Cricket: Middle men the bonus for Lara

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THE West Indies reached what had become forgotten territory here yesterday. They had to go back over a year, 13 Tests ago, to Sabina Park against India, to find so comfortable a position in which they passed 300 with as few as four wickets down.

They did not make the most of it, but at least on a dry pitch already showing signs of disintegration, the foundation was there for their bowlers to build on. It was imperative that they did. To have faltered for the 200s that have become habitual would have put them under the same intense pressure they faced in the two Tests in Port of Spain and three late last year in Pakistan. And it would have boosted England's spirits following the loss of what is perceived as a critical toss.

The effort once more emphasised the odd shape of the West Indies batting - no head, no tail, only middle. Sherwin Campbell and Stuart Williams have been persevered with for 17 consecutive Tests and have put together only three partnerships better than 50. It places unconscionable responsibility on Brian Lara to have so regularly to come in with the opposition cock- a-hoop and their bowlers still fresh.

This time, Lara responded positively as England were hindered by Alec Stewart's rare miss at second slip, when Shivnarine Chanderpaul was nine and the total would have been 55 for 3, and by their gamble of relying on only two fast bowlers. The early moisture on Friday prompted life and movement for the admirable Angus Fraser and Dean Headley, but Mike Atherton had no Andrew Caddick. Mark Butcher is no more than a make-do substitute.

Lara was quick to identify his opponents' predicament and quick to seize the moment. He has gone through comparatively lean times in the past year and, now captain, has spoken of changing his approach, given his essential role in such a suspect batting side. It smacked of uncharacteristic negativity, but thankfully, it has not taken long to change.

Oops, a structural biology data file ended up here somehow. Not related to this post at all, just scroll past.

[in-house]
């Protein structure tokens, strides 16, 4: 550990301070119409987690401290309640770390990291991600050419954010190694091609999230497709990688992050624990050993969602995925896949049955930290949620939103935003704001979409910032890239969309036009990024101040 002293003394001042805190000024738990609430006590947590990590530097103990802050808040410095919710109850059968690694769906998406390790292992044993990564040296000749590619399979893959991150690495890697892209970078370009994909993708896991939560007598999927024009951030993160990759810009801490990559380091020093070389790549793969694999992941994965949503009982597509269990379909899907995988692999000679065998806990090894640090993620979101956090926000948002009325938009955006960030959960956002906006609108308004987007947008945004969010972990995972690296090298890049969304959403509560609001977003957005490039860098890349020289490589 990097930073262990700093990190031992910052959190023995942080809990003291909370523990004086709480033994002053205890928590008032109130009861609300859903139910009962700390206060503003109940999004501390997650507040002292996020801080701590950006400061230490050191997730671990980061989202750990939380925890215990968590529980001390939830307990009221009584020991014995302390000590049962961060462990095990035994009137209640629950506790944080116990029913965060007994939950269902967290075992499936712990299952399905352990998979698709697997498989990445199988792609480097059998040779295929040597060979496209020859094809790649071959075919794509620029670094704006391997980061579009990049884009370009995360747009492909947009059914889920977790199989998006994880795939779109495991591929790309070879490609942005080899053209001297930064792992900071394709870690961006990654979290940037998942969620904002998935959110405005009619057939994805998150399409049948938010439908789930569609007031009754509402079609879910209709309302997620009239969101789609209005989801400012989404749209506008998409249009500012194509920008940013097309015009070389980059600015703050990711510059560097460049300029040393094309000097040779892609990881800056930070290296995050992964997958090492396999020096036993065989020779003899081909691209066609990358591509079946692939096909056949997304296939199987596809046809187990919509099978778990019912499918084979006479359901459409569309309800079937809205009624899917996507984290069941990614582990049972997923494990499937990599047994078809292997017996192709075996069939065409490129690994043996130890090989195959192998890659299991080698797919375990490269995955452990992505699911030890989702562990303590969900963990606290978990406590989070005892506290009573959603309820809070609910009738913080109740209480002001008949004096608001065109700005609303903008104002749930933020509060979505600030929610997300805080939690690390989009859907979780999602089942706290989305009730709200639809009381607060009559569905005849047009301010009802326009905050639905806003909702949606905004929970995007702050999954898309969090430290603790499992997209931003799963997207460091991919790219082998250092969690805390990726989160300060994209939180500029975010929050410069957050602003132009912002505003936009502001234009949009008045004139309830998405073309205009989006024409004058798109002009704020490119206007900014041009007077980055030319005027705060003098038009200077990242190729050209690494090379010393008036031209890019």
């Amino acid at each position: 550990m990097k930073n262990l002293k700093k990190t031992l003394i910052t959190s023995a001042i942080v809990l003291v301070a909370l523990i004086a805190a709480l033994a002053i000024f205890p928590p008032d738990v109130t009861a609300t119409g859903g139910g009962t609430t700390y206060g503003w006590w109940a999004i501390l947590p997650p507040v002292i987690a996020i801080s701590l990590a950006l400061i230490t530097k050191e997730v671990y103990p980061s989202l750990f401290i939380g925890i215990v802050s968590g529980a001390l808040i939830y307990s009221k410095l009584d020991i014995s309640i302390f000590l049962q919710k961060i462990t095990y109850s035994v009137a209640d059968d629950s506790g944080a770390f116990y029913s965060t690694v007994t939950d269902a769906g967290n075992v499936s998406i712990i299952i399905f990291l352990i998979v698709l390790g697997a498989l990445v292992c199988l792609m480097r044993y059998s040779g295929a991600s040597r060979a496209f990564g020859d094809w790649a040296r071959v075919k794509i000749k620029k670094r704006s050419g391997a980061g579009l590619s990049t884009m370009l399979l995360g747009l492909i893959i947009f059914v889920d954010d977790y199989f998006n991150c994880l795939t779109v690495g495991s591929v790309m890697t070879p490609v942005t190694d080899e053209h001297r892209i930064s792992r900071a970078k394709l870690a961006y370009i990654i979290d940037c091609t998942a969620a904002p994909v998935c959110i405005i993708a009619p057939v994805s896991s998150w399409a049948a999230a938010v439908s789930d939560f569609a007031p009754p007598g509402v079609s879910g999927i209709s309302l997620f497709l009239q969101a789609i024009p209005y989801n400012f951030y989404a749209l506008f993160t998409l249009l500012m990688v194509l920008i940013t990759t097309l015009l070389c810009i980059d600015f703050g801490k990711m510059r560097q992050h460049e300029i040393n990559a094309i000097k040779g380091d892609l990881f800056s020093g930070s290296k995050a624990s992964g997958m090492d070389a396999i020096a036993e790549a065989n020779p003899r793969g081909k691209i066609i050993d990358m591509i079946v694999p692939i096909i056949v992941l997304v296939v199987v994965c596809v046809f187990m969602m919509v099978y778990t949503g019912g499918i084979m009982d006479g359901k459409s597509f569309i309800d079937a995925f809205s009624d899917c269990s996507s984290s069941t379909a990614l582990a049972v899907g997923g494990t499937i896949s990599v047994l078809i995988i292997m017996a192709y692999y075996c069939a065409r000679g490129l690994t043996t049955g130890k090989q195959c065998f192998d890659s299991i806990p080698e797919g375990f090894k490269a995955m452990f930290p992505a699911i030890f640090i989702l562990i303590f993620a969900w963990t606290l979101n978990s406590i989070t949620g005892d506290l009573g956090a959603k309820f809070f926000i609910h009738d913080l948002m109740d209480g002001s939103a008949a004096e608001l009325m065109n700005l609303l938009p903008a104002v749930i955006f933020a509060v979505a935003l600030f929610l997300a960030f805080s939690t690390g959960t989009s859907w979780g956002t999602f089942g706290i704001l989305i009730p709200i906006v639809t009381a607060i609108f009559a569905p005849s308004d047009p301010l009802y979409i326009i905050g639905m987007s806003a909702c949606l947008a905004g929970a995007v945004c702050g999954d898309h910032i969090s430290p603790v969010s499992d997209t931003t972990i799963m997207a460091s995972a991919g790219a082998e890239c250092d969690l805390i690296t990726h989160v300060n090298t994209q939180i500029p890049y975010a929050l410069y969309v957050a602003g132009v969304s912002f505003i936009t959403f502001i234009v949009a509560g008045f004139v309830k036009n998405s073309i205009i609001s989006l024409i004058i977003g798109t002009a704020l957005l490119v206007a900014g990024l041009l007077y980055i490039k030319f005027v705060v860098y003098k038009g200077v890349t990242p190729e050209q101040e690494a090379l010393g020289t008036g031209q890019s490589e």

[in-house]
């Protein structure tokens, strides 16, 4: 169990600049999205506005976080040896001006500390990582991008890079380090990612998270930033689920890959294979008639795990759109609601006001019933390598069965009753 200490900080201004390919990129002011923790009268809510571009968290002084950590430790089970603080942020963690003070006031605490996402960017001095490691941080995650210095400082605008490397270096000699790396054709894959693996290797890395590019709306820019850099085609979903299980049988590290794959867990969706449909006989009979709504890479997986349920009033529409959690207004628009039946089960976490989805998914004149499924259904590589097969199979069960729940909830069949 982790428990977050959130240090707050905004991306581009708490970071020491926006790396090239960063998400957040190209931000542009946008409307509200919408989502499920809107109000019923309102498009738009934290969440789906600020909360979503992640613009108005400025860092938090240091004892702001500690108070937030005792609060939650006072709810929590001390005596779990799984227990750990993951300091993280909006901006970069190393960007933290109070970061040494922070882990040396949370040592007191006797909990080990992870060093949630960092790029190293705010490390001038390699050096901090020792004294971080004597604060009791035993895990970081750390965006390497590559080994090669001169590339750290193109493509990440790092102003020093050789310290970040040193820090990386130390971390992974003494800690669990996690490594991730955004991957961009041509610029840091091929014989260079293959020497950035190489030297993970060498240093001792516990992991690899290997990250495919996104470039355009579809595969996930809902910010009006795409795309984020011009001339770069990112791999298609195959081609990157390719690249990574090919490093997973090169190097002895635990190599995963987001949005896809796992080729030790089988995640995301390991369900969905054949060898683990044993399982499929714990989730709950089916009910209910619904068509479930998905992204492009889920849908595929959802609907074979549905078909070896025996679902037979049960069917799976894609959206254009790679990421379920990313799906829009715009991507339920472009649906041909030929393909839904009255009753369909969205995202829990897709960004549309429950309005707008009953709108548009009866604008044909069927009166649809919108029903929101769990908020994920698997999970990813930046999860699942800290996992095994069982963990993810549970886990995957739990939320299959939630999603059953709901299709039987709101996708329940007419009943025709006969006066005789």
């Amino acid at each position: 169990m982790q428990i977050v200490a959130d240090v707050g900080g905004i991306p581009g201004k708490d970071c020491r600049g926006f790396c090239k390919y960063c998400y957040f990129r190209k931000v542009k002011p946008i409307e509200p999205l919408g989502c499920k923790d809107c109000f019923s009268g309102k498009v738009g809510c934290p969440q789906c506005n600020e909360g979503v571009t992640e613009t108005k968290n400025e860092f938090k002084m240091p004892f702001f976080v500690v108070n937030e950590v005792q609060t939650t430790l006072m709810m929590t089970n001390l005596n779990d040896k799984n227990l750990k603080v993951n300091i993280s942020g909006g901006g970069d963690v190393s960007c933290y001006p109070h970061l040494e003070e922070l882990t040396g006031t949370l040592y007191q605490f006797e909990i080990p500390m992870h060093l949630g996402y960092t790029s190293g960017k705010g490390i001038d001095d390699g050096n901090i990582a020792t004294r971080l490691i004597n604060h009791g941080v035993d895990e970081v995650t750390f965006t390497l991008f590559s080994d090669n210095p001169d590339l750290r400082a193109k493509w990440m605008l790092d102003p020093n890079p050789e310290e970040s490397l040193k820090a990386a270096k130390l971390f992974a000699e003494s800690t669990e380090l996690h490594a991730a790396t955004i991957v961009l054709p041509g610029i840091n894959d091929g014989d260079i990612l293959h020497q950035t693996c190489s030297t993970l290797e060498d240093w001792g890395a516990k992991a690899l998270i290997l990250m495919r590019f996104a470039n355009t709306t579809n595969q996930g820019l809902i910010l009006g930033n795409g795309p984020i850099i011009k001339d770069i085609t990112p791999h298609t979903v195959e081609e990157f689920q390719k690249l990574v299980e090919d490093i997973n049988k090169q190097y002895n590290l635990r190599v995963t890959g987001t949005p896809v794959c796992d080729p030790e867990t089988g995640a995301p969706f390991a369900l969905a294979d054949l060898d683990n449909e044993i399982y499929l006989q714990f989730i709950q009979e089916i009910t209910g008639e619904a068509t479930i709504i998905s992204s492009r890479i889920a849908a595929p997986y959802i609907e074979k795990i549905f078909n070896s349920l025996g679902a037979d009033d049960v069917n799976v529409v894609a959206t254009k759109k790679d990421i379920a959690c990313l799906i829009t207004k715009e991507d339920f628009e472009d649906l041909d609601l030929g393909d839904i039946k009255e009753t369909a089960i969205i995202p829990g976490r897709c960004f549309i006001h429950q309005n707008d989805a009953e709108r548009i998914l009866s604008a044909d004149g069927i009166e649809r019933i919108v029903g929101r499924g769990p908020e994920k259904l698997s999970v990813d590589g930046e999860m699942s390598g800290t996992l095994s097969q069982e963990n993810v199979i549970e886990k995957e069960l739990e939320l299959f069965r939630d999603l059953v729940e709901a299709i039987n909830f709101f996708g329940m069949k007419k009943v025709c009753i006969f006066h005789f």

His calculated assault after lunch on the opening day completely altered the tenor of the contest. In the two hours before the break, the West Indies had eked out 61 runs off 26 overs. The first hour after resumption, with Chanderpaul's miss out of the way, the two left-handers added 51 and England did not know where to place their fielders or who to bowl next.

The West Indies desperately need Lara in this frame of mind and form. As he did with Chanderpaul, he pulls his partners along in his slipstream. England have known since their encounters four years ago that he is their biggest hurdle. They know it even more so now.

Apart from their left- handedness, Lara and Chanderpaul make a stark contrast in batsmanship. Lara is the gifted strokeplayer, capable of tearing the opposition to pieces and changing the course of a match in a session. Chanderpaul is more limited, less authoritative, more vulnerable at the start of an innings, as England have found to their cost.

Chanderpaul is the devil to remove once set. Unfortunately, the same attribute continues to elude the enigmatic Carl Hooper, who once more wasted his wicket with a wanton stroke just when the West Indies needed him most.

Henry Blofeld, page 23